New York Jet coach Rex Ryan saw improvement, even when nobody else did.
As quarterback Geno Smith's rookie season wound down, his production cranked up. It was easy to miss. Smith finished last season with a 66.5 passer rating, ranked dead last in the league. With 12 touchdowns passes and 21 interceptions, he was the anti-Peyton Manning.
Even the fairest critic could question whether Smith was capable of playing quarterback on Sundays. But Ryan said Smith improved as the season progressed. The Jets won three of their final four games, and Smith posted a rating of more than 85 points in each of the victories.
"He came a million miles," Ryan said. "It starts with his poise, his confidence, the fact that he really knows this offense, and he studies defensive coordinators, studies defenses, and he's confident. He can make all the throws. The young man's a very talented player."
Smith looked even better last weekend when the Jets opened with a 19-14 home victory against the Oakland Raiders. The former second-round pick had a 96.6 passer rating.
His final stat line: 23-of-28, 221 yards, one touchdown and one interception. Solid, steady, the type of play Smith often lacked early last fall.
"His offseason, I think he improved as much as anybody that I've been around in his preparation work, and even physically," Ryan said. "He wanted to add some strength, and he did that during the offseason, as well."
It wasn't a perfect opener for Smith. Along with the interception, he also lost a fumble after taking a hard hit while running near the Raiders' end zone. The turnover likely took points off the board.
Ryan said he talks with Smith about the importance of sliding instead of avoiding big shots from opposing defenders. It remains a work in progress. Inside the pocket, Smith said he feels more comfortable than last season.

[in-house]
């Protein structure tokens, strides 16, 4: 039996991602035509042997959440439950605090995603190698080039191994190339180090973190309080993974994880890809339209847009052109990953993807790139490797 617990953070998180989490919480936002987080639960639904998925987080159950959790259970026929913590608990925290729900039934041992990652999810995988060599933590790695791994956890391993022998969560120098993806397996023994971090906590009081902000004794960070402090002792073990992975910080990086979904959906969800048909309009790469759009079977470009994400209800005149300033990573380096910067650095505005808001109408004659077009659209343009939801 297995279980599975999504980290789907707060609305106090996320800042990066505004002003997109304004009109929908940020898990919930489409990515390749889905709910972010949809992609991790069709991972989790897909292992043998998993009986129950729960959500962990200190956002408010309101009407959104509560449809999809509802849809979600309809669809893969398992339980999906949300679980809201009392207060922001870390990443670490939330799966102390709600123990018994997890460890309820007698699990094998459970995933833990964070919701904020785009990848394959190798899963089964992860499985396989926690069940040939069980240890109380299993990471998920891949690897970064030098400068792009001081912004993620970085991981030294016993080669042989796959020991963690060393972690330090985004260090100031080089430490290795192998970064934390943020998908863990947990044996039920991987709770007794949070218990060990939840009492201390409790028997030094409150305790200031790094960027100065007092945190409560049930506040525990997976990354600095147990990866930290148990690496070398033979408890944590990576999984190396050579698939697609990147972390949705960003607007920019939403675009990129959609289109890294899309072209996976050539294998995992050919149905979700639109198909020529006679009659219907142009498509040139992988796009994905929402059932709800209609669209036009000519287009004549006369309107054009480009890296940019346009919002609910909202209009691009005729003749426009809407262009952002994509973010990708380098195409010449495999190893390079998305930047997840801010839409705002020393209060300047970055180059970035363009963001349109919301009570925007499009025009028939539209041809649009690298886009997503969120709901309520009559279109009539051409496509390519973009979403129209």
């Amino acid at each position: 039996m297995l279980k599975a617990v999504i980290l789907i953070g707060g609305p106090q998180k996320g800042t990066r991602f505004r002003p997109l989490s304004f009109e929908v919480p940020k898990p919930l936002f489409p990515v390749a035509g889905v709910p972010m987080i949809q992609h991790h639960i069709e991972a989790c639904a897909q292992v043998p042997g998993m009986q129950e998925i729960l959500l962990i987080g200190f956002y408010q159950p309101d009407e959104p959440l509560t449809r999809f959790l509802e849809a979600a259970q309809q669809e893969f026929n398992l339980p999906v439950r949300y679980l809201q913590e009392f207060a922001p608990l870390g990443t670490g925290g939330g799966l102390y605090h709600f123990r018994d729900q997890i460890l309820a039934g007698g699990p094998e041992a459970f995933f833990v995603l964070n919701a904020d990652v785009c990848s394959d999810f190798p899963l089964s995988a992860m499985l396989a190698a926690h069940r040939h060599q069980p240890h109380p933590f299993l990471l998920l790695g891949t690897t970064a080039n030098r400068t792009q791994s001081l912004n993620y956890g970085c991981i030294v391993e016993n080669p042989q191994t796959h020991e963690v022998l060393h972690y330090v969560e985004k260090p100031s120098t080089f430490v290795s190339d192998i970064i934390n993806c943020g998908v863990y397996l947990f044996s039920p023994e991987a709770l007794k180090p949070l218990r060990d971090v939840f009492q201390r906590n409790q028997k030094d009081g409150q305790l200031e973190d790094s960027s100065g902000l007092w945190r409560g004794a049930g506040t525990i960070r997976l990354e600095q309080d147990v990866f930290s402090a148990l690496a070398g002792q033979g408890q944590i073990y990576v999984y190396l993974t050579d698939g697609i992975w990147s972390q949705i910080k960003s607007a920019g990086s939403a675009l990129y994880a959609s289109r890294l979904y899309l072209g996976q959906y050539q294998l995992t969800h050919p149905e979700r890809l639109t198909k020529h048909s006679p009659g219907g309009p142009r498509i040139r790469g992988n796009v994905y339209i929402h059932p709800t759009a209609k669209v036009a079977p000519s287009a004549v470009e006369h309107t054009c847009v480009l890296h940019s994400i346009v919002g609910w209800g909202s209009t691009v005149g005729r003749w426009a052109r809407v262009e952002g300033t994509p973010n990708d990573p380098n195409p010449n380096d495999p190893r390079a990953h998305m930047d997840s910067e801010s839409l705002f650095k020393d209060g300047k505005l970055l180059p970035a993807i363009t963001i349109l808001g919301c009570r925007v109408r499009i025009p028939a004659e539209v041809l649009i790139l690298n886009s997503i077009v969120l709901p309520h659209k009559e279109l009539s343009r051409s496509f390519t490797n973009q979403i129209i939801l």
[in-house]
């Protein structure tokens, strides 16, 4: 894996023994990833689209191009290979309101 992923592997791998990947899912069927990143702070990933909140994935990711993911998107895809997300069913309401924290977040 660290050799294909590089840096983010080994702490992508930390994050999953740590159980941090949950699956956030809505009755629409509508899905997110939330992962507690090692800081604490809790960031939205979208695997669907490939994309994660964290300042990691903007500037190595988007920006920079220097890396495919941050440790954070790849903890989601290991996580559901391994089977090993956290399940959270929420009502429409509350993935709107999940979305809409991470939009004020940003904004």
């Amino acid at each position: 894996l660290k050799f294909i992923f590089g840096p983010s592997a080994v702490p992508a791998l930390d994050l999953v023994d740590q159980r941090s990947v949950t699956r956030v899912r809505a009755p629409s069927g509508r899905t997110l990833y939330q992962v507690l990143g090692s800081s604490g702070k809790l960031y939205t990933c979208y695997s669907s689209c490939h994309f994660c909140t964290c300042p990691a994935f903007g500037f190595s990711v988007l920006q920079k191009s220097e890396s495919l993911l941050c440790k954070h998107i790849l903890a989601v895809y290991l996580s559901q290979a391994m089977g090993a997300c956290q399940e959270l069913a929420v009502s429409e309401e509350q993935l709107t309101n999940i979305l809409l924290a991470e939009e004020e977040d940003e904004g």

"My biggest growth, I would believe, is just my footwork," Smith said. "I've gotten better with my footwork and the timing of the offense, and I feel like the ball is coming out on time, coming out a lot faster. So with more repetitions, I think the footwork has gotten better. And then I think just the total feel for the offense and the game as a whole on the NFL level has gotten better."
Now, the Jets must find the answer to one question. Can they build their offense – their franchise, even – around Smith?
The Jets are still a ways off from finding out. By the end of this season, they should have a good idea. The proof could be found in overcoming challenges like the one he'll face Sunday when the Jets travel to Lambeau Field to play the Packers.
"He doesn't need to do anything Herculean," Ryan said. "He just has to be himself. His preparation speaks for itself. He prepares like a veteran quarterback. He goes out and he's poised, and he's confident. That's what he needs to keep building on.
"Obviously, the mistakes, we've got to protect the football in particular against this group of pass rushers is something we're obviously going to have to do a great job of emphasizing this week."
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